business often begins with a successful event. Detailed planning
is a smart way to assure success during the busy holidays. Whether
you are planning a breakfast for the wife of the UN Secretary-General,
lunch for the President of the Dominican Republic, a formal dinner
for the Prince of Jordan (all challenges we have faced) or just
a casual holiday gathering with business colleagues or friends,
the following tips for entertaining may be useful:
put the bar, reception line or food near the entrance. Pick
a spot your guests wouldn't normally go to. Identify dead
space and make something happen there, e.g., coffee bar or
food in several locations to avoid congestion and provide
plenty of properly sized napkins.
two individual glass plates or between one glass plate on
top of a brightly colored silk draped tray, arrange leaves
and rose petals in an attractive pattern. It makes a beautiful
presentation for passed hors d'oeuvres.
herbs or orchids in a clean clay saucer. Top with a glass
plate upon which a salad or appetizer is placed.
serving platters with ti leaves or banana leaves sprayed with
stainless steel individual bowls from a restaurant supply
house - one size larger than the other. Weight down or tape
together. Fill with water & freeze. Unmold and serve cold
soup, sorbet or shrimp in them. They will last approx. 30
min. when placed on a napkin-lined plate.
pot stickers in a giant bamboo steamer.
clean, lined terra-cotta planters for silverware or chips.
various levels on a buffet table using wrapped phone books,
boxes, any sturdy object wrapped in fabric napkins or cloths.
attractive hors d'oeuvre trays use mirrors, colorful tiles,
or clean stones from your garden or tile shop.
choosing the right quantities...think about your guests comfort:
several food varieties on the same buffet-serving platter
is preferable so your guests can find something they like
the food is passed, don't serve anything that is drippy, larger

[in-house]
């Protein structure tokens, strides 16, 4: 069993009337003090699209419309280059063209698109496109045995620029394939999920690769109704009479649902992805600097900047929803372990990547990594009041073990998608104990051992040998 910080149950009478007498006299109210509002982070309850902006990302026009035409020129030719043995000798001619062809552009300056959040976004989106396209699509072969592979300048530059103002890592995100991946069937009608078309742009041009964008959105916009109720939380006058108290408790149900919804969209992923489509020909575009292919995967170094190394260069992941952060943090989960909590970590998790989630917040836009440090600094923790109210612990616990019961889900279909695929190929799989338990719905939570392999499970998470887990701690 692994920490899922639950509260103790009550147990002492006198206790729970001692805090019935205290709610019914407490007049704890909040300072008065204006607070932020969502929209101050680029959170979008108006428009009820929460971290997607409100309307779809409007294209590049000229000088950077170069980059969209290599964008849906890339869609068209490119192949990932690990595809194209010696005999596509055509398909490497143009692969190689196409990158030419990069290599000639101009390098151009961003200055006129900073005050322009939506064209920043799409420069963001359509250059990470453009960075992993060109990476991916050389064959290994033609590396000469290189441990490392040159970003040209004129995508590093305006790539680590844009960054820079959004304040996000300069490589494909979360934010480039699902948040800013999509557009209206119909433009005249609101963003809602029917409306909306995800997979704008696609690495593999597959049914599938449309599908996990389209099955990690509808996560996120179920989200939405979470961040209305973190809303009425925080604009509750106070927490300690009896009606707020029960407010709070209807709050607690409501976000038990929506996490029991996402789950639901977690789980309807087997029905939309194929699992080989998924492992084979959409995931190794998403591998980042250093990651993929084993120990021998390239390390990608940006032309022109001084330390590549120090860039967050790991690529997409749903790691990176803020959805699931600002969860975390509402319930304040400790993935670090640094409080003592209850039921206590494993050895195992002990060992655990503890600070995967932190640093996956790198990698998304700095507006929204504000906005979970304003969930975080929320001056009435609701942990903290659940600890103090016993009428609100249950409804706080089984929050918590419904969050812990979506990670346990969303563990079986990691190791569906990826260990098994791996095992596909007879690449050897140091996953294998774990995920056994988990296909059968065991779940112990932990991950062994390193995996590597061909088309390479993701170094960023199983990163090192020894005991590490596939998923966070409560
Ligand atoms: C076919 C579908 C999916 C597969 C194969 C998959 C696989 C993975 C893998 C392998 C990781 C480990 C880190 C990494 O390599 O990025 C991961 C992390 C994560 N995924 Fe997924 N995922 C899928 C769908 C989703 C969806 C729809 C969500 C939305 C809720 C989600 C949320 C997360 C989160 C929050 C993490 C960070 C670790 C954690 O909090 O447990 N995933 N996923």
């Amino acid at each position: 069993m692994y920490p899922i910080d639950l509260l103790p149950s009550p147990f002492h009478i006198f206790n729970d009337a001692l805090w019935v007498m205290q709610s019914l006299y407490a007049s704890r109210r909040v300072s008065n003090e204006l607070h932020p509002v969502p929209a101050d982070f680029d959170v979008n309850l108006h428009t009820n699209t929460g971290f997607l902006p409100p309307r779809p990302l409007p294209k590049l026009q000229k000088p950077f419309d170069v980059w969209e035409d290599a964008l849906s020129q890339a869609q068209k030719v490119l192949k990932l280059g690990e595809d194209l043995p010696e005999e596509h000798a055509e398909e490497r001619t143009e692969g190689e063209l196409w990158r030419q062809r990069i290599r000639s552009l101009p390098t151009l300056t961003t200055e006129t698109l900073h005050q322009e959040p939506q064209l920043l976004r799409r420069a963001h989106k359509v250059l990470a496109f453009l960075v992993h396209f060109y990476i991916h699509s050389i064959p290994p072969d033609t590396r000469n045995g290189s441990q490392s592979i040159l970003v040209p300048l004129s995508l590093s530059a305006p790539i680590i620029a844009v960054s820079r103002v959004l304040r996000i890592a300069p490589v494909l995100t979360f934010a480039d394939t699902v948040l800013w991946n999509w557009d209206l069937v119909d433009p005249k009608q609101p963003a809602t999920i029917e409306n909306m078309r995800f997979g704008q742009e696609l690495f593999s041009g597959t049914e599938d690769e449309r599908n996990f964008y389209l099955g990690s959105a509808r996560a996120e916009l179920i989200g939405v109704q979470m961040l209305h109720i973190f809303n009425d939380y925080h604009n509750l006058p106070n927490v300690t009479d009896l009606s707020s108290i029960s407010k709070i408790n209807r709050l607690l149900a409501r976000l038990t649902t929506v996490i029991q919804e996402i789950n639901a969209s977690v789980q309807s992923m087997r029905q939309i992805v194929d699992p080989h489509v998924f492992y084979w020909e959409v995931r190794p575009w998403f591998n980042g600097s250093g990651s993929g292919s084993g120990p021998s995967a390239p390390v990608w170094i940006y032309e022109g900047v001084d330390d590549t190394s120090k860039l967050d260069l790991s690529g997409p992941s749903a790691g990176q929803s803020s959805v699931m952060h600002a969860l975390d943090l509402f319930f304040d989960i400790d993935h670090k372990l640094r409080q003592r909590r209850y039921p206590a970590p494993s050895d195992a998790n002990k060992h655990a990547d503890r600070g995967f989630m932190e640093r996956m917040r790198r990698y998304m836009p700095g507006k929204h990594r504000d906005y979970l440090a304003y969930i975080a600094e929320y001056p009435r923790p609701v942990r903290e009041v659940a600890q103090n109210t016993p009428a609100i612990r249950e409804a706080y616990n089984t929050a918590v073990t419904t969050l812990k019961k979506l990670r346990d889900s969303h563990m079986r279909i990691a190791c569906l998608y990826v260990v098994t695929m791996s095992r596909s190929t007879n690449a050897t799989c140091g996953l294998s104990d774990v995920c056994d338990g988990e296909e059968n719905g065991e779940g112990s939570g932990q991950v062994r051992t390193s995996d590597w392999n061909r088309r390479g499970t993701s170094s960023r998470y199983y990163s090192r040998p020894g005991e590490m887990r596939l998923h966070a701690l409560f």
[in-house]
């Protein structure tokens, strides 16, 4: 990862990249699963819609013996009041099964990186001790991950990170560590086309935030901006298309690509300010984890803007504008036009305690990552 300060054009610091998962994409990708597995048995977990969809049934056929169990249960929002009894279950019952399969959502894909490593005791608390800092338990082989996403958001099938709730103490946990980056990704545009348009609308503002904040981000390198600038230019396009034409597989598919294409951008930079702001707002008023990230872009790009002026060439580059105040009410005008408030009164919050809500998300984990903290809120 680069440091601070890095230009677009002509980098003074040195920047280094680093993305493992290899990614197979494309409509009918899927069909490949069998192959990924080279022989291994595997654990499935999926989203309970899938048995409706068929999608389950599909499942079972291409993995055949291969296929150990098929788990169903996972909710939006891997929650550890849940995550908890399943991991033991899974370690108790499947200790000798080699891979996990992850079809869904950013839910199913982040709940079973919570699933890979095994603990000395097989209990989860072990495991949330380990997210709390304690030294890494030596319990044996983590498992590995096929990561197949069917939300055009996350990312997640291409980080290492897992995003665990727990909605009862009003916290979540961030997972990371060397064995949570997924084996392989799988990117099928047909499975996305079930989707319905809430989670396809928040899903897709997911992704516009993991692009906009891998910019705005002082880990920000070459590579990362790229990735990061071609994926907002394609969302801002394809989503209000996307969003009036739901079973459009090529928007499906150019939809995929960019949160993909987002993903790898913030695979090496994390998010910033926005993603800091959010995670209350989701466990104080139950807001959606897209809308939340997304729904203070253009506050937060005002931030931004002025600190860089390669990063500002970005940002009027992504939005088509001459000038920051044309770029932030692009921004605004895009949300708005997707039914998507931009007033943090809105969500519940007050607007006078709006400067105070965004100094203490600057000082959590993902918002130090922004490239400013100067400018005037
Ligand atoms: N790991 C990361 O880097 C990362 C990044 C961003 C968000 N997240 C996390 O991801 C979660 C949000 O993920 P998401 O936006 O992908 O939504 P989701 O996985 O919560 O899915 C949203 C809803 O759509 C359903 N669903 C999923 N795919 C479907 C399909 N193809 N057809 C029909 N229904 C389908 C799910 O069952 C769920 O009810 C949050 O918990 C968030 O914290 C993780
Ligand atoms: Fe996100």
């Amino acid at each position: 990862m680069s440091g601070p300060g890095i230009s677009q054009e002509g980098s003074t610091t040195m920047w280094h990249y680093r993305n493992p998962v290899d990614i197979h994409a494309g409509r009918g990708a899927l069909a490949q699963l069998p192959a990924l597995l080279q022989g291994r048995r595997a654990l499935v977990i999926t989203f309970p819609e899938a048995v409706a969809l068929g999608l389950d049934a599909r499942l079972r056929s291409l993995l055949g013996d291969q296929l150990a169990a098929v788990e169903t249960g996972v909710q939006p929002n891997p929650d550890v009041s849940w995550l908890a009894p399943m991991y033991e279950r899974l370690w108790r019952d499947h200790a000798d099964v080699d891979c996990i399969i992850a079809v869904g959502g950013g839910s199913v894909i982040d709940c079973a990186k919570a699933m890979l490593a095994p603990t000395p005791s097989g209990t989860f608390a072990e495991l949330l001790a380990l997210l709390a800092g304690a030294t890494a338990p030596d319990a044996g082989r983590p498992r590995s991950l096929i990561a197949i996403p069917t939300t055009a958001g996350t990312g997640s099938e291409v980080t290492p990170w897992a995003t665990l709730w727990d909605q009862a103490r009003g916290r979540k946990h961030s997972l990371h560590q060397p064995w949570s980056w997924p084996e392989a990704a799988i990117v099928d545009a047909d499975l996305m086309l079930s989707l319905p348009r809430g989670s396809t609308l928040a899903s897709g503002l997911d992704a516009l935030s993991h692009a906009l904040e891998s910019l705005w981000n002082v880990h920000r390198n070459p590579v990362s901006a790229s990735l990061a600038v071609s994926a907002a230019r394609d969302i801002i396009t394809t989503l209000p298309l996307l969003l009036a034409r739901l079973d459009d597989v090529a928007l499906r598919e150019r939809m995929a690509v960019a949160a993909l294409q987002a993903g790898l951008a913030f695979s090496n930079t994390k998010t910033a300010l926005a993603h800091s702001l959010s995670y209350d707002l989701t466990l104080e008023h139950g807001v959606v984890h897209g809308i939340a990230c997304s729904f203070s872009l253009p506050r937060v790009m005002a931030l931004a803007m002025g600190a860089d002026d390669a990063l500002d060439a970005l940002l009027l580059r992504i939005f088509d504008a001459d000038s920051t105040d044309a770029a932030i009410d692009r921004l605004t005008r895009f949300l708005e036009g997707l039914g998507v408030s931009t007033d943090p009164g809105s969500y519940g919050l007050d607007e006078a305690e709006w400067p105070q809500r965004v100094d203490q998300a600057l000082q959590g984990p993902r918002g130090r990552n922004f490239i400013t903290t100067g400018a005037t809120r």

than bite size, anything that requires a knife to cut or pasta
noodles, especially if your guests need to stand to eat.
sure you provide plenty of cocktail tables for guests to place
their drinks upon at a reception and have the area bussed
most guests are reluctant to dip into a communal sauce bowl,
it's better to drizzle the sauce on the food item first.
you serve something with toothpicks, provide a refuse bowl
on the serving platter. A candleholder, small glass or shot
glass works best. If the food is passed make sure the waiters
offer napkins and wait for the guest to place the used toothpick
in a receptacle before moving on to the next guest.
you have insufficient refrigerator space, place blue ice or
a package of frozen corn under a platter & wrap these items
together. The food will stay cool for hours.
you're short on help, serve only red & white wine and a specialty
drink such as margaritas, hot spiced cider, martini bar vs.
full bar. A good autumn non-alcoholic punch is apple cider
with lemon juice and ginger juice with a splash of sparkling
you provide three glasses per person, tie a nametag on each
glass. Using real glass or china is always nicer than plastic.
For a three-hour party, plan 2 1/2 glasses of wine per person
(four for a dinner party).
you are the guest, don't forget to bring a hostess gift of
wine, candy, flowers or a holiday food specialty item. It
is not polite to ask that the gift you bring to your hostess
be consumed while you are present. If the hostess chooses
to do so, that is fine.
you are a guest in the home of a European, send flowers the
day before; don't leave immediately after dinner; don't clear
the plates immediately, and don't ask to take home the leftover
cheese ball you brought as a hostess gift. It's gauche! Europeans
have different customs and traditions than Americans.
- a happy guest receives something to eat & drink upon arrival!!!
a small wrapped package with a name on the gift tag. Put a
the guests name on a holiday ornament, attach greenery.
a wedding or baby shower, use small watering cans with the
name on a plant ID stake placed in the can.
fabric at a fabric store to overlay a plain cloth i.e. Indian
sari, colorful organza, crumpled red velvet, trimmed with
greenery from your garden.
food items that have sauce and will hold well over time in
of a whole salmon, display individual salmon filets drizzled
with dill sauce squeezed from a plastic tipped squeeze bottle
and garnished with cut lemons.
expensive items i.e. caviar at the end of the table, where
they are served by an attendant on buckwheat blinis with melted
butter. For a different and delicious presentation, serve
the caviar on potato chips (heaped in a silver bowl and served
with a white-gloved waiter) with dollops of sour cream or
crème fraiche. Placing a dab of caviar on a dollop of sour
cream or crème fraiche on a tiny boiled and halved small potato
also makes a fine hors d'oeuvre. Remember that the enemies
of caviar are heat and air.
Resources on Etiquette & Protocol:
BACK TO PROTOCOL TIPS
This tip is copyrighted and may
not be published, broadcast, re-written or otherwise distributed in any form without
the prior written consent of our authors.
Please contact us at:
2000-2018 Protocol Professionals, Inc. All rights reserved.